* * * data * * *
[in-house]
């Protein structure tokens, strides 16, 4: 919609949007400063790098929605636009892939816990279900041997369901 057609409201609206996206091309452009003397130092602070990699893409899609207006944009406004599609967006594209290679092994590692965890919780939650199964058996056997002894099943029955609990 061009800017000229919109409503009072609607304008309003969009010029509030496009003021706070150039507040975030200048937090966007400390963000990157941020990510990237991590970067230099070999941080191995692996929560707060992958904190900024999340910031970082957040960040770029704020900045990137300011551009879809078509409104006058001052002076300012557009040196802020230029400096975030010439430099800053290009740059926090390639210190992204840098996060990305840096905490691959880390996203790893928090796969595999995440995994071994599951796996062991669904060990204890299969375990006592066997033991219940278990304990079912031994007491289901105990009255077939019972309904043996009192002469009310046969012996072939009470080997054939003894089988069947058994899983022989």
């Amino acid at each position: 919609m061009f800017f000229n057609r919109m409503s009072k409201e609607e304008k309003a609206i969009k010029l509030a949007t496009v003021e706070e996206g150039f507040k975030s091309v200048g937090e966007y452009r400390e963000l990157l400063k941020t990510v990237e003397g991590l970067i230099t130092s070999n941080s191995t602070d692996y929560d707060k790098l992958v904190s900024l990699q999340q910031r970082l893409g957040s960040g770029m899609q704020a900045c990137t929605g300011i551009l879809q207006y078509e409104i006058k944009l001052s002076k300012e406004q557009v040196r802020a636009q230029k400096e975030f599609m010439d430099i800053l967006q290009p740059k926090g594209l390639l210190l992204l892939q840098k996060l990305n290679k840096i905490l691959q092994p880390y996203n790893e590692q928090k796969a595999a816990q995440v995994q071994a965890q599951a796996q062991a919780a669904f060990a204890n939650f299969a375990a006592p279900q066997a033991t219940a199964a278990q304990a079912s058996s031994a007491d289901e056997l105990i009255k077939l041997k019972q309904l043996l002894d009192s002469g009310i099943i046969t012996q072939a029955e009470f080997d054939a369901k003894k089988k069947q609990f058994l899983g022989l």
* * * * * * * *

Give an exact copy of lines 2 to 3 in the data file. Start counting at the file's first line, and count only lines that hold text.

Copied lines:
């Protein structure tokens, strides 16, 4: 919609949007400063790098929605636009892939816990279900041997369901 057609409201609206996206091309452009003397130092602070990699893409899609207006944009406004599609967006594209290679092994590692965890919780939650199964058996056997002894099943029955609990 061009800017000229919109409503009072609607304008309003969009010029509030496009003021706070150039507040975030200048937090966007400390963000990157941020990510990237991590970067230099070999941080191995692996929560707060992958904190900024999340910031970082957040960040770029704020900045990137300011551009879809078509409104006058001052002076300012557009040196802020230029400096975030010439430099800053290009740059926090390639210190992204840098996060990305840096905490691959880390996203790893928090796969595999995440995994071994599951796996062991669904060990204890299969375990006592066997033991219940278990304990079912031994007491289901105990009255077939019972309904043996009192002469009310046969012996072939009470080997054939003894089988069947058994899983022989």
């Amino acid at each position: 919609m061009f800017f000229n057609r919109m409503s009072k409201e609607e304008k309003a609206i969009k010029l509030a949007t496009v003021e706070e996206g150039f507040k975030s091309v200048g937090e966007y452009r400390e963000l990157l400063k941020t990510v990237e003397g991590l970067i230099t130092s070999n941080s191995t602070d692996y929560d707060k790098l992958v904190s900024l990699q999340q910031r970082l893409g957040s960040g770029m899609q704020a900045c990137t929605g300011i551009l879809q207006y078509e409104i006058k944009l001052s002076k300012e406004q557009v040196r802020a636009q230029k400096e975030f599609m010439d430099i800053l967006q290009p740059k926090g594209l390639l210190l992204l892939q840098k996060l990305n290679k840096i905490l691959q092994p880390y996203n790893e590692q928090k796969a595999a816990q995440v995994q071994a965890q599951a796996q062991a919780a669904f060990a204890n939650f299969a375990a006592p279900q066997a033991t219940a199964a278990q304990a079912s058996s031994a007491d289901e056997l105990i009255k077939l041997k019972q309904l043996l002894d009192s002469g009310i099943i046969t012996q072939a029955e009470f080997d054939a369901k003894k089988k069947q609990f058994l899983g022989l």